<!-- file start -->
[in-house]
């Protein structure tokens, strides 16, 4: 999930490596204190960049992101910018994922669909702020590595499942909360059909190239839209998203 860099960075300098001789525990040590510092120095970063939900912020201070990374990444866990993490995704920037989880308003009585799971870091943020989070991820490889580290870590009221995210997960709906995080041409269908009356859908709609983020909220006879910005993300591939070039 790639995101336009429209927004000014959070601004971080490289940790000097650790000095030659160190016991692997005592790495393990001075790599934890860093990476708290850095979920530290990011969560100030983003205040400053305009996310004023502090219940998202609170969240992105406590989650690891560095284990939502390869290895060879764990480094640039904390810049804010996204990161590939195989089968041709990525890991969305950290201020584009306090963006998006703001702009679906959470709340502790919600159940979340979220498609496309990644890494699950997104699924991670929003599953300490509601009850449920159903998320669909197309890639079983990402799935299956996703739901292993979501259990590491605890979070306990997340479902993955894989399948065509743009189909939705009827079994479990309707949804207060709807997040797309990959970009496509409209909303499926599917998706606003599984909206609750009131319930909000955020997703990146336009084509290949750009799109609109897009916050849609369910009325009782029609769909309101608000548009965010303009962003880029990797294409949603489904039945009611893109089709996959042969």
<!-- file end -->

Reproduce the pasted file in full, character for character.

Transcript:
[in-house]
């Protein structure tokens, strides 16, 4: 999930490596204190960049992101910018994922669909702020590595499942909360059909190239839209998203 860099960075300098001789525990040590510092120095970063939900912020201070990374990444866990993490995704920037989880308003009585799971870091943020989070991820490889580290870590009221995210997960709906995080041409269908009356859908709609983020909220006879910005993300591939070039 790639995101336009429209927004000014959070601004971080490289940790000097650790000095030659160190016991692997005592790495393990001075790599934890860093990476708290850095979920530290990011969560100030983003205040400053305009996310004023502090219940998202609170969240992105406590989650690891560095284990939502390869290895060879764990480094640039904390810049804010996204990161590939195989089968041709990525890991969305950290201020584009306090963006998006703001702009679906959470709340502790919600159940979340979220498609496309990644890494699950997104699924991670929003599953300490509601009850449920159903998320669909197309890639079983990402799935299956996703739901292993979501259990590491605890979070306990997340479902993955894989399948065509743009189909939705009827079994479990309707949804207060709807997040797309990959970009496509409209909303499926599917998706606003599984909206609750009131319930909000955020997703990146336009084509290949750009799109609109897009916050849609369910009325009782029609769909309101608000548009965010303009962003880029990797294409949603489904039945009611893109089709996959042969």